The House bill may be groping for something similar when in section four it says lenders cannot "create or implement a new credit scoring model (including a revision to an existing scoring model) if the new credit scoring model would identify a significant percentage of consumers as being less creditworthy when compared to the previous credit scoring models created or implemented by such person," but I don't think that would address the issue when existing scoring models, even without modifications, inevitably reduce credit scores because of pandemic-caused defaults.
Lenders may protest that defaults during the pandemic may be predictive of future defaults, and that therefore Congress should keep hands off. I don't know if that will turn out to be true, but if it is, let them prove it. Even if they can, Congress could determine that barring discrimination on the basis of pandemic-related income interruptions is worth it, just as is barring discrimination on the basis of many other forms of discrimination. Lenders may also be troubled by their inability to persuade consumers to put their debt ahead of others by threatening an adverse report to a credit bureau. I suspect that those threats will be less effective in the coronavirus era anyway, judging by predictions of the number of looming defaults. In addition, I'm not sure consumers dealing the fallout from the virus should be pushed to juggle their payment priorities by such threats at this terrible time.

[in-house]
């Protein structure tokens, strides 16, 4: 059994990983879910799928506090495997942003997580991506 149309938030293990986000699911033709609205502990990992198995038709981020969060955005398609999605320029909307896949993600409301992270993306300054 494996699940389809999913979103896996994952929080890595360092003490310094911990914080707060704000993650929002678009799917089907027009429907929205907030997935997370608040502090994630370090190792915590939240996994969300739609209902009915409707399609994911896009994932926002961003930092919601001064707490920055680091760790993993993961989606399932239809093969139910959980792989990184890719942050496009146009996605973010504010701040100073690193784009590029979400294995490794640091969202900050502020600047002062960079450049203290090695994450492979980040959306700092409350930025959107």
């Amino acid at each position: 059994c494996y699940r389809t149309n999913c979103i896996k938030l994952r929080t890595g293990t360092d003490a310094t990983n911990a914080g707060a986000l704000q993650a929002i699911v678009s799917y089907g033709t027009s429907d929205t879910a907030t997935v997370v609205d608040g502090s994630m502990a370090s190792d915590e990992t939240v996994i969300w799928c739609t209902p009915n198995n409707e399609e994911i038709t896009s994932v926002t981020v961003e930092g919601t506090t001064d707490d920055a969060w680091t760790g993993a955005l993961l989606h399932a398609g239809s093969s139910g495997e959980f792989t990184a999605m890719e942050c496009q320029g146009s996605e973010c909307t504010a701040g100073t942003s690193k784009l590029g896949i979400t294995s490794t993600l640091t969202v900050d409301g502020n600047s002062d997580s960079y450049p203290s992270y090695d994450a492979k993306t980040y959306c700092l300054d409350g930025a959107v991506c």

UPDATE: NCLC had proposed something similar back in March. NCLC wrote then:
Furthermore, even when a consumer is able to obtain forbearance or other relief, Section 4021 does not require the creditor to report the natural disaster code currently recommended by the credit reporting agencies. This code prevents the account from being considered by credit scoring models.
NCLC also urged that states:
- Allow consumers impacted by COVID-19 to report to credit and other consumer reporting agencies (CRAs) that they have been affected by COVID-19 and require such CRAs to include a COVID-19 alert in their credit or other consumer report.
- If a consumer’s credit or other consumer report includes a COVID-19 alert, or if the consumer informs the user of a consumer report that information in their report was the result of the economic impact of COVID-19, the user is required to disregard COVID-19 related information. Users would include lenders, employers, or landlords.